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Nationals cash in on postseason payout
The Washington Nationals’ exit in the National League Division Series likely still stings for some, but the players and coaches on Monday reaped the monetary benefits of simply making it that far when their postseason shares were announced.
The Nationals’ share of the postseason pool was $2,124,312.75, a sum which they decided to divvy up into 49 full shares, 6.65 partial shares and three “cash awards.” A full share was worth $37,045.32.
The 2012 players’ pool was valued at $65,363,469.22, a number formed from 50 percent of the gate receipts from the wild card games, 60 percent of the gate receipts from the first three games of the Division Series, 60 percent of the gate receipts from the first four games of the League Championship Series and 60 percent of the gate receipts from the first four games of the World Series.
For the Nationals, this means that everyone who was voted a full share will be getting a “holiday bonus,” if you will. For some players, whose usual paychecks are far larger than that, it likely won’t prove to be a huge difference-maker in their annual income. But for players who made the major league minimum (which last season was just more than $480,000), coaches and support staff, it could be a significant boost.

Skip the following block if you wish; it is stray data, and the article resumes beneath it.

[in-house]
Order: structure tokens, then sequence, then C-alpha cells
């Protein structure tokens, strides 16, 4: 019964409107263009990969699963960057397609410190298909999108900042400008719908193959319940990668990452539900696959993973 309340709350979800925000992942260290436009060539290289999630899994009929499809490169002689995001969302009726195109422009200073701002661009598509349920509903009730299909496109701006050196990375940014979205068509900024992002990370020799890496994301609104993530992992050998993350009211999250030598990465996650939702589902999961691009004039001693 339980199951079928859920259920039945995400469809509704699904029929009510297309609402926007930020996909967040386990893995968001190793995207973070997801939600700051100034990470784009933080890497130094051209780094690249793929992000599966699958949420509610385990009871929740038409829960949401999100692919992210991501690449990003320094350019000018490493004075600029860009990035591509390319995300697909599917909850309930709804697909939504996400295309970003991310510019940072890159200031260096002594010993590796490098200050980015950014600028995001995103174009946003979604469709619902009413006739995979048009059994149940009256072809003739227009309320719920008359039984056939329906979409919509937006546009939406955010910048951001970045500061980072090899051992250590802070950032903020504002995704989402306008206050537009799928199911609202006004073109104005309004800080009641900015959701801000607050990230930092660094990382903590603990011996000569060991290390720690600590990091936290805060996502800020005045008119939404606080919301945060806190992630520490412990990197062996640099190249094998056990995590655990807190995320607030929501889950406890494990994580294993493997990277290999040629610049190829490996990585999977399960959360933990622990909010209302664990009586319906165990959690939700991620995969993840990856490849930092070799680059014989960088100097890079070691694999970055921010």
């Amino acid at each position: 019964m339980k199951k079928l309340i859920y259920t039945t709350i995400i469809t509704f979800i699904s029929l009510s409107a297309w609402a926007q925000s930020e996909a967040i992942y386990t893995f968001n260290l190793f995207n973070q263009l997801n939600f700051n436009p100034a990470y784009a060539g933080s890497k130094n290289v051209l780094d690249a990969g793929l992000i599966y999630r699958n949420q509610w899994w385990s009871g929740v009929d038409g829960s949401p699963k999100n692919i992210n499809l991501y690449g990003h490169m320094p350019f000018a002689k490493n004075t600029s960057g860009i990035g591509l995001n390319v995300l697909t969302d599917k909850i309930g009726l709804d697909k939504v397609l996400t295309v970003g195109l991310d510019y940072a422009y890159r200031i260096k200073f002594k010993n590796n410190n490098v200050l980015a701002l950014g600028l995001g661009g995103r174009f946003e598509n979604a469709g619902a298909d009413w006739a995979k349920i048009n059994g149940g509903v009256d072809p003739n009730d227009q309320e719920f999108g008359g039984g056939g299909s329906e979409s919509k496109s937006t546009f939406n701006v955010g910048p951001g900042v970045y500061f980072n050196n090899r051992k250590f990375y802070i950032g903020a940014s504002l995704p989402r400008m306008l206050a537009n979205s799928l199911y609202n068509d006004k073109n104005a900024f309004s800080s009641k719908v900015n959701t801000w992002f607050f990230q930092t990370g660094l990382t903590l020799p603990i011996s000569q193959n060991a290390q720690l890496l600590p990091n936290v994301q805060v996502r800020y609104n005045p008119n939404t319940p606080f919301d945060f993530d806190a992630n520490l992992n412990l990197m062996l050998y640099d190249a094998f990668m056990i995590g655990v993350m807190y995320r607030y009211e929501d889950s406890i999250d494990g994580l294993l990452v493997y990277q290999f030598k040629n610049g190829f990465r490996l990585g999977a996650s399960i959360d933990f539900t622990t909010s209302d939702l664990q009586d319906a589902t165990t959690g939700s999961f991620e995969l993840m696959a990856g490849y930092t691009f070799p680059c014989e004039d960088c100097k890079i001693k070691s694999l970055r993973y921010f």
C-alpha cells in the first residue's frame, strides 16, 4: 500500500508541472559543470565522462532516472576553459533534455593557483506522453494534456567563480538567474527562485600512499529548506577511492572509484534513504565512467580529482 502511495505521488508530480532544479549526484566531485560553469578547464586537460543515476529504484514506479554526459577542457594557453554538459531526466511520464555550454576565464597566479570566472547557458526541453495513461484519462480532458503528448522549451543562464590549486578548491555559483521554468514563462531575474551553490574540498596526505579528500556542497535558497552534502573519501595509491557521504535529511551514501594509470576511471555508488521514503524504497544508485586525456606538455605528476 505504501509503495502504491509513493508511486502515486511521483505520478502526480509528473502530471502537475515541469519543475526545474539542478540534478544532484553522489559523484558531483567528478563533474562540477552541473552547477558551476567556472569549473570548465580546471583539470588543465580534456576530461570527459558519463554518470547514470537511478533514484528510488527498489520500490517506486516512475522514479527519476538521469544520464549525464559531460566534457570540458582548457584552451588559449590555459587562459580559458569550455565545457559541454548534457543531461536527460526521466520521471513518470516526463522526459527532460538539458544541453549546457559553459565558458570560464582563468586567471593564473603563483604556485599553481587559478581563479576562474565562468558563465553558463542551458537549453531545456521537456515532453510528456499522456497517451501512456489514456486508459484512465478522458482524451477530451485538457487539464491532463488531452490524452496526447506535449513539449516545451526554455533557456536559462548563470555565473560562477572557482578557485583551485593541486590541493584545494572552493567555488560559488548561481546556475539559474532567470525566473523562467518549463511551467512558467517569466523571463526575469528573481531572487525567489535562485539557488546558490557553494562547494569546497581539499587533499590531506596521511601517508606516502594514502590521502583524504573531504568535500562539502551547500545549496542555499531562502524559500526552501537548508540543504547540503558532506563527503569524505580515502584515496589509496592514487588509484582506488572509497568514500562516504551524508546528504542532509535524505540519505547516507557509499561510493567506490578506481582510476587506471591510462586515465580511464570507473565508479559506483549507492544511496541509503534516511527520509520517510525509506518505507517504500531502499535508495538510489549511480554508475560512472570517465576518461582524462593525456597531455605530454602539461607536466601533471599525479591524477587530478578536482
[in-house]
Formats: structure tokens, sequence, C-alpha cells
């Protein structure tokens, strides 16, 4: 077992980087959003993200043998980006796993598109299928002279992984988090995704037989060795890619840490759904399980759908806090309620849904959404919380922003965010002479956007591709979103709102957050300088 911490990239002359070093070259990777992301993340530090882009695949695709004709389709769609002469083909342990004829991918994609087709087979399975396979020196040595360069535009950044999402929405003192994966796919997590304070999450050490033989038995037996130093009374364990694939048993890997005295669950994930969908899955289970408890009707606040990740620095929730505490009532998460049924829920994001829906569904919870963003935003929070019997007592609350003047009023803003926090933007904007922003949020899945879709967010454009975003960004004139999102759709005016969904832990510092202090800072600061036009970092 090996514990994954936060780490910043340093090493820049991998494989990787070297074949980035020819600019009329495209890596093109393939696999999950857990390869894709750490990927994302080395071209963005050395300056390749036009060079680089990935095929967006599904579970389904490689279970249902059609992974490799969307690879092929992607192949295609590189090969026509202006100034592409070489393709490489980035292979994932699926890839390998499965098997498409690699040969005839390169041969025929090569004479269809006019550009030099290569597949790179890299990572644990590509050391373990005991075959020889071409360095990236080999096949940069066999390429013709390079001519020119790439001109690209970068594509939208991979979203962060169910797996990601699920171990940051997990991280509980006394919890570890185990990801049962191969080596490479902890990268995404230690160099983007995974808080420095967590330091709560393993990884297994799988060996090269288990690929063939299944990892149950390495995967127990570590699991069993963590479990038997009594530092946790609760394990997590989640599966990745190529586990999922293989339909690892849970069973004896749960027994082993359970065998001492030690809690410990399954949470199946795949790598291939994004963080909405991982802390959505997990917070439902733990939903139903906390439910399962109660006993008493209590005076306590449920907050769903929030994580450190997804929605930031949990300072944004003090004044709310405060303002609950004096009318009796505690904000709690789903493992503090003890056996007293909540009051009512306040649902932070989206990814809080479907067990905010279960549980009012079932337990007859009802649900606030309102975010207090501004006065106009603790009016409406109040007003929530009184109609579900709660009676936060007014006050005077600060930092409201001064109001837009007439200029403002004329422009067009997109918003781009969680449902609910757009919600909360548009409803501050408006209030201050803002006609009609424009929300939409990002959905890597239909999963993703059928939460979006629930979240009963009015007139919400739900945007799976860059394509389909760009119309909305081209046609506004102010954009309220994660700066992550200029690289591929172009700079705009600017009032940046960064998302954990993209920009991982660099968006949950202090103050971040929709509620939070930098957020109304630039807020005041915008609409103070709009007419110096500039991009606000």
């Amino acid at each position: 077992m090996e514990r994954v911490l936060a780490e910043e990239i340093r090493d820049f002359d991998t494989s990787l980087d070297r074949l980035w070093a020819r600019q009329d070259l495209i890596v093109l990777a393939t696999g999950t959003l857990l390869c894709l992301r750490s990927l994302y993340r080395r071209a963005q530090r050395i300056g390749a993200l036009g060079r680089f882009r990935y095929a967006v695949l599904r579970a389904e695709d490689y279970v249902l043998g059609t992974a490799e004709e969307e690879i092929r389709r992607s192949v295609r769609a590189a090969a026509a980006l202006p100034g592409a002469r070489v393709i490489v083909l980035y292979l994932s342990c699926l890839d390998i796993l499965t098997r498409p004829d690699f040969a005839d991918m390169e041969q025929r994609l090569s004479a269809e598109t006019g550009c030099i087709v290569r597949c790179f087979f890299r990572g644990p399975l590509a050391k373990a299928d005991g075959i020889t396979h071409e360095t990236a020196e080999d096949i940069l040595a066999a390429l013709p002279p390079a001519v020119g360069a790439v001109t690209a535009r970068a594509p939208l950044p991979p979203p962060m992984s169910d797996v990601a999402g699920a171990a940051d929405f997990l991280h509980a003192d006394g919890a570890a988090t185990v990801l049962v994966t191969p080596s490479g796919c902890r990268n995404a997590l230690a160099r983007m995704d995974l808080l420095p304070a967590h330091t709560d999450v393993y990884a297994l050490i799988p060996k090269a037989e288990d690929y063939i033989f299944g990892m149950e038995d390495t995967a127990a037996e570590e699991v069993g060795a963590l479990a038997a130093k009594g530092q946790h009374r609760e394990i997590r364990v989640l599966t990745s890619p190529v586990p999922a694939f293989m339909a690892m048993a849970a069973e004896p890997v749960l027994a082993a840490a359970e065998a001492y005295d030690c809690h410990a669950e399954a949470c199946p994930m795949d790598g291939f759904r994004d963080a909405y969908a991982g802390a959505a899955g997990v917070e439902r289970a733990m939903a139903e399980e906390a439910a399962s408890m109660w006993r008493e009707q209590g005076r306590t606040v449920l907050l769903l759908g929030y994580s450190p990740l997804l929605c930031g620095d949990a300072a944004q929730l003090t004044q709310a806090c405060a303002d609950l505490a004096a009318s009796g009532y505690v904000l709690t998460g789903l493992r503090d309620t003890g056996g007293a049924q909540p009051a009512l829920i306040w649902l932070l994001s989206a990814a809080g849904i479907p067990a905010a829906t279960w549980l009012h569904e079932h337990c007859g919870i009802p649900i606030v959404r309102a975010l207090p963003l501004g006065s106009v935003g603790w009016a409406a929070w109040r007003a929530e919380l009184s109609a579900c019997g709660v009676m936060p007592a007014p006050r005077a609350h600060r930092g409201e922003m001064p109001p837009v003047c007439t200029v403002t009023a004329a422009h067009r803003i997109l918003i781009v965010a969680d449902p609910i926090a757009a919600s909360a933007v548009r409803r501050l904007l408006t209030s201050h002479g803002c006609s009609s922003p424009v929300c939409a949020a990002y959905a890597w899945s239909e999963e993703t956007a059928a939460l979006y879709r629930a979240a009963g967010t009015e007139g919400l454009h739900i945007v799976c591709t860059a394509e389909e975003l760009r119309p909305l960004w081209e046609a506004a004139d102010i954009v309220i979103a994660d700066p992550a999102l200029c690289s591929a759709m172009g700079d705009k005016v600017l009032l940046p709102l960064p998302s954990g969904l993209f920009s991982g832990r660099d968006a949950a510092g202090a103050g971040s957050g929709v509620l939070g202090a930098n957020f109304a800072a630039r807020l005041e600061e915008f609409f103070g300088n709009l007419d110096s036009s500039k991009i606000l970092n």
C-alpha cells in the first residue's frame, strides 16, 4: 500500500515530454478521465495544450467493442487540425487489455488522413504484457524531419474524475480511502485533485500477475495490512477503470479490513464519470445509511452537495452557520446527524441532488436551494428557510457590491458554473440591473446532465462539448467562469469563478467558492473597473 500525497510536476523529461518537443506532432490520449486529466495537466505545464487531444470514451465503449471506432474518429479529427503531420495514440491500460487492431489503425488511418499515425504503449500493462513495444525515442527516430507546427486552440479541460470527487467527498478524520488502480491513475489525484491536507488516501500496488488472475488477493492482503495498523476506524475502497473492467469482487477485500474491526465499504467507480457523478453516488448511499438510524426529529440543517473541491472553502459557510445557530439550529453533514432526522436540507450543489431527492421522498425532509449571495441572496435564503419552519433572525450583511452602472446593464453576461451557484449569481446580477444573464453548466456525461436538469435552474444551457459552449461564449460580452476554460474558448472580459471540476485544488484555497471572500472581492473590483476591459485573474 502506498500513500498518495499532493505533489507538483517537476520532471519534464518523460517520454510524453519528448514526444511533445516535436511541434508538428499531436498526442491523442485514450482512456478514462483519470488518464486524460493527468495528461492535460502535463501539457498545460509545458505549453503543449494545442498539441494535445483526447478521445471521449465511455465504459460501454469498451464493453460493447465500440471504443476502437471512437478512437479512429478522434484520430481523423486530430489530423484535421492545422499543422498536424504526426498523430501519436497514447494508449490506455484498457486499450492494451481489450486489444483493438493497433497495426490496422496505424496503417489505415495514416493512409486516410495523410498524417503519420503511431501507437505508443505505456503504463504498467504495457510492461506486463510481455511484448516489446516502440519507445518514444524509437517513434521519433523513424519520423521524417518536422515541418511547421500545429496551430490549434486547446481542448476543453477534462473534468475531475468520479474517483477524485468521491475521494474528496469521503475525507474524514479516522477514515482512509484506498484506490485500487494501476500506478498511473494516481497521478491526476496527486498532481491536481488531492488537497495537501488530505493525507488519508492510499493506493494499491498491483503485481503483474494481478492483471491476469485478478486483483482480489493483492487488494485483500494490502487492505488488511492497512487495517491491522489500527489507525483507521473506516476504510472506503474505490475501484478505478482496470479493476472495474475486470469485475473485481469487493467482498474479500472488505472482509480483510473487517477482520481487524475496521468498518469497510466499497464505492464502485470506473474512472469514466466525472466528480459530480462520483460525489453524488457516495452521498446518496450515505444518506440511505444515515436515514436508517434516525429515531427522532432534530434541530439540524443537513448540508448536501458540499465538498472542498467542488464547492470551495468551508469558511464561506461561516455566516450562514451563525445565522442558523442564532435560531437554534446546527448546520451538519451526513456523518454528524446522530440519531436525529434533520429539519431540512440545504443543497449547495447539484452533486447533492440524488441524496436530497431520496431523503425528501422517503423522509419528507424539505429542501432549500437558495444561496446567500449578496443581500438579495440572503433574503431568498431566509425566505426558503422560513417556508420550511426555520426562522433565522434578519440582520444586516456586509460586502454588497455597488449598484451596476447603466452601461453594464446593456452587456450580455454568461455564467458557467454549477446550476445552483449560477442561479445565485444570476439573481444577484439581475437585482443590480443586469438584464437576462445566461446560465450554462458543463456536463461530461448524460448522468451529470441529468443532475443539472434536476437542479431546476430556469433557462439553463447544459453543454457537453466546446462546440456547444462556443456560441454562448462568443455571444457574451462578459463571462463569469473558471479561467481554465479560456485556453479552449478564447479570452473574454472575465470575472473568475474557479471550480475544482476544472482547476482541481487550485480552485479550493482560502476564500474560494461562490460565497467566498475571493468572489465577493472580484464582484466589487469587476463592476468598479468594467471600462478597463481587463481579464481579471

The Nationals also got what was perhaps an unwelcome reminder of some of what they lost when the St. Louis Cardinals came back to win Game 5 of the NLDS. The pool for making it to — but losing as the Cardinals did — in the NLCS was $7,843,616.31. If they’d doled out 49 full shares from that pool, each full share would likely have been worth more than $150,000, a nearly $110,000 difference.
The World Series champion San Francisco Giants’ shares checked in at a record $377,002.64 for each of their 50 full portions, out of a pool of $23,530,848.92. The AL champion Detroit Tigers’ pool was $15,687,232.61 for 48 full shares of $284,274.50.
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About the Author
Amanda Comak covers the Washington Nationals and comes to The Washington Times from the Cape Cod Times and after stints with MLB.com and the Amsterdam (N.Y.) Recorder. A Massachusetts native and 2008 graduate of Boston University, Amanda can be reached at email@example.com and you can follow her on Twitter @acomak.
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